Really, you all. You make me cry. In a very good way. I cannot tell you how much I have appreciated the flood of support and encouragement I’ve seen since I shared on my blog about our son’s epilepsy and the many struggles that result.
You have posted encouragement on social media, sent amazing emails through our website, and written such helpful words of care and comfort in the comments on the blog. All of this has reduced me to tears many times, affirming that “God’s got this” in so many, many ways. Thanks for sharing your stories with me.
I know that many of you have situations that seem dark in your lives as well. As I said, I know many, many families face far greater burdens. I thought you might get encouragement from what I’ve heard from others, too! Check out, for example, the stories in the comments at the bottom of the blog, like that from “Karen.” Stories of miraculous healing. Of miraculous provision. Of God taking desperately difficult events that happen in seeming darkness and turning them to things of light and beauty over time.
I needed to hear all of that. Maybe you, do, too.
I also needed the reminder I saw in this excellent article, “The Struggles and Resilience of Even the Superhuman”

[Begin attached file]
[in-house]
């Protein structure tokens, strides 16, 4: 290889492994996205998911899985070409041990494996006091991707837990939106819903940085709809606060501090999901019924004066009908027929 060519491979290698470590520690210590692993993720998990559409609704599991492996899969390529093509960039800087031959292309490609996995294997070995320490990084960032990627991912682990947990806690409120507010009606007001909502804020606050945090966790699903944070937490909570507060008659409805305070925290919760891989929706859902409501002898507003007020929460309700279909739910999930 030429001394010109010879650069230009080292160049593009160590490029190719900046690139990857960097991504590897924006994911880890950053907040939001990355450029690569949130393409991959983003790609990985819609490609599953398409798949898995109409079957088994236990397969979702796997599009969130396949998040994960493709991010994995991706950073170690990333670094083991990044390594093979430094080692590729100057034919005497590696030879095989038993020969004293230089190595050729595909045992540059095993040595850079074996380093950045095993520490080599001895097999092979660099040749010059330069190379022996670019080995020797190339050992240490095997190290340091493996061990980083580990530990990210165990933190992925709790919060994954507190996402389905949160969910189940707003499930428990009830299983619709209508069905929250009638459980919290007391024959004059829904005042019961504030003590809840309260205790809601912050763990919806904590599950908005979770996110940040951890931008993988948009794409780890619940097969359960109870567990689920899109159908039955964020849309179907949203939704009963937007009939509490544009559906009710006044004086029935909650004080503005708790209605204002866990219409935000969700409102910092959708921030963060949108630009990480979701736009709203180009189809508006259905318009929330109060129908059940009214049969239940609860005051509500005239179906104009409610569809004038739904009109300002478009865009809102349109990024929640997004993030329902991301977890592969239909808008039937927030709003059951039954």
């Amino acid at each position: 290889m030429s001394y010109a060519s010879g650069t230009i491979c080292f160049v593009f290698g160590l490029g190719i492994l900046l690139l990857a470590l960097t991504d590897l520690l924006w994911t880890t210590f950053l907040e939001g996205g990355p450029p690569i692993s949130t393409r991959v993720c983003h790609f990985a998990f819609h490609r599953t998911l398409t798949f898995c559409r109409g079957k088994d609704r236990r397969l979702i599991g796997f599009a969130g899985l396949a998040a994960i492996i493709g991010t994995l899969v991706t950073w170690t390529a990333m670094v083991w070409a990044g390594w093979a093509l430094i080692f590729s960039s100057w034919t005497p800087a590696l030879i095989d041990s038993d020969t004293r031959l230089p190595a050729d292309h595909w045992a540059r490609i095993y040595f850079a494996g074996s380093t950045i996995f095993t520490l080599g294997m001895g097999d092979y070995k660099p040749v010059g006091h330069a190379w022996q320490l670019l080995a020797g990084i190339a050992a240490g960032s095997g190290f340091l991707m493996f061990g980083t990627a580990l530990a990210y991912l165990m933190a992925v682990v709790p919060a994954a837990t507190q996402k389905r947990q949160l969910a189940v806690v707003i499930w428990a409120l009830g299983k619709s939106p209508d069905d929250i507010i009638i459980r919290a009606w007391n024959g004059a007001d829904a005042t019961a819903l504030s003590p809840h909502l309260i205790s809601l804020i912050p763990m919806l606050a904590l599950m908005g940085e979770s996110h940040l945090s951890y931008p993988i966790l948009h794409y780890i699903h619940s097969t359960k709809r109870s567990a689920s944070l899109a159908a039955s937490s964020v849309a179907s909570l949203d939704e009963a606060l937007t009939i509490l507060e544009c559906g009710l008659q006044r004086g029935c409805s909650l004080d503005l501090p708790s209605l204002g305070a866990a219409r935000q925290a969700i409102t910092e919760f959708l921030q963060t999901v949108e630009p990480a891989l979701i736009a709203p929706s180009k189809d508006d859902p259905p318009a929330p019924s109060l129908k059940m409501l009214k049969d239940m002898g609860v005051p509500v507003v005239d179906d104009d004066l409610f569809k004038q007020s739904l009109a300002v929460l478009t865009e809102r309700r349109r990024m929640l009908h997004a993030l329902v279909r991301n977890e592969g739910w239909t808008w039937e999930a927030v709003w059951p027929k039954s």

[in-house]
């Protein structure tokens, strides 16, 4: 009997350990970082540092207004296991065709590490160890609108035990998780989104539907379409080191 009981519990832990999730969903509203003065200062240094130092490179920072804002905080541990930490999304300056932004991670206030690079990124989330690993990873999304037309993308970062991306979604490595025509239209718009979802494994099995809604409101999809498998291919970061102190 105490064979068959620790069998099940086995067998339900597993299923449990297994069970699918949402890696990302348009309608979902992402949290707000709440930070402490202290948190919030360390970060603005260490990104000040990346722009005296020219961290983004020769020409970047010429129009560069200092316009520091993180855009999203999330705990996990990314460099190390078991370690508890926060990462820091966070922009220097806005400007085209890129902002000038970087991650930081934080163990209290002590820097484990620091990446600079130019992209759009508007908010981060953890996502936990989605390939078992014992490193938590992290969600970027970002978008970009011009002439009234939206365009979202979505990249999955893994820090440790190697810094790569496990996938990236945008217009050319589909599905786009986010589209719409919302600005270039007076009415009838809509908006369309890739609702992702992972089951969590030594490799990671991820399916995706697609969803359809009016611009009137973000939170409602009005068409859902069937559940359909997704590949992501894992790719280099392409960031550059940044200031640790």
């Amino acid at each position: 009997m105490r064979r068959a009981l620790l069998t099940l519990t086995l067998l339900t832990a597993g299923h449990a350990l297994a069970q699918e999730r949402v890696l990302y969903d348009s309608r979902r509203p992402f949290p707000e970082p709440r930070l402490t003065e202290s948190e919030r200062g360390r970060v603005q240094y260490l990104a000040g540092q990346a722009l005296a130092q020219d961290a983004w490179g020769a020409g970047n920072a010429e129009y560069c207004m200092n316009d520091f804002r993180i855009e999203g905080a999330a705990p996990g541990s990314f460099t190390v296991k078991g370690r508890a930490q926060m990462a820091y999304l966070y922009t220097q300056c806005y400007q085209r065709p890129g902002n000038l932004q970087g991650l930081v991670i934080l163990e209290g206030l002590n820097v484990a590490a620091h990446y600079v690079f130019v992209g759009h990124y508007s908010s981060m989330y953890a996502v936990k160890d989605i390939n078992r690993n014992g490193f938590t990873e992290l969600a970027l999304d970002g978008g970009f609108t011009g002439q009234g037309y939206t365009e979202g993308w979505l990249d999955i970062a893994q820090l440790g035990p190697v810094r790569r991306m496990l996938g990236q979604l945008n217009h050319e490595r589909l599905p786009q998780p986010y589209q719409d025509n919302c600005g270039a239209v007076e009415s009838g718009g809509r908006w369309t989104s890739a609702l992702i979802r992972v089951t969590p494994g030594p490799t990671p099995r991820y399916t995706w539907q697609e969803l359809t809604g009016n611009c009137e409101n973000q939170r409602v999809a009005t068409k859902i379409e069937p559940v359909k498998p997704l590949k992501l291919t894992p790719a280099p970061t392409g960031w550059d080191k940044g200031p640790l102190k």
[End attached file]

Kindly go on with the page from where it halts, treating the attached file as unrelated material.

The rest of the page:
Look at this excerpt, about the author’s thoughts as she watched the Olympics:
As I watched, it got me thinking about what got these athletes here … They definitely seem superhuman….But as I heard their stories of struggle along with the glory, a great opportunity today arose for me to talk to my kids about how awesome their struggles and failures could be…
From the Syrian refugee that further developed her life skills by literally swimming for her life as her boat capsized in the Aegean Sea fleeing her war torn country, to Simone Biles coming out of the foster care system after being placed there with her sister by an mother addicted to drugs and alcohol, there is a sense of what real human capital means.
Even our most decorated Michael Phelps, had a dark period that included suicidal thoughts and excessive drinking to numb his demons….
They all have incredible stories that exemplify the one character trait that is the most important for our kids to know and cultivate.
The ability to get up just like Mo Farah did last night when he tumbled in the 10,000m run. (Not only did he get up, he came from behind to win against two of the fastest men in the world.)…
These skills cannot be taught without opportunities to fail, to fall down, and to have questions that literally have no answers. If we shield kids from making fantastically horrible mistakes under our roofs, including our schools, then we have stopped resiliency training dead in its tracks.
Resilience “cannot be taught without opportunities to fail, to fall down, and to have questions that literally have no answers. If we shield kids from [that] then we have stopped resiliency training.”
There’s such a temptation for me to shield my son from everything. As I said in the blog, I would do anything to take his struggles on myself and shield him from the pain he goes through.
But I can’t. And I shouldn’t. God knows best. I want a resilient son. And I know God will take this tough time and turn it into something beautiful.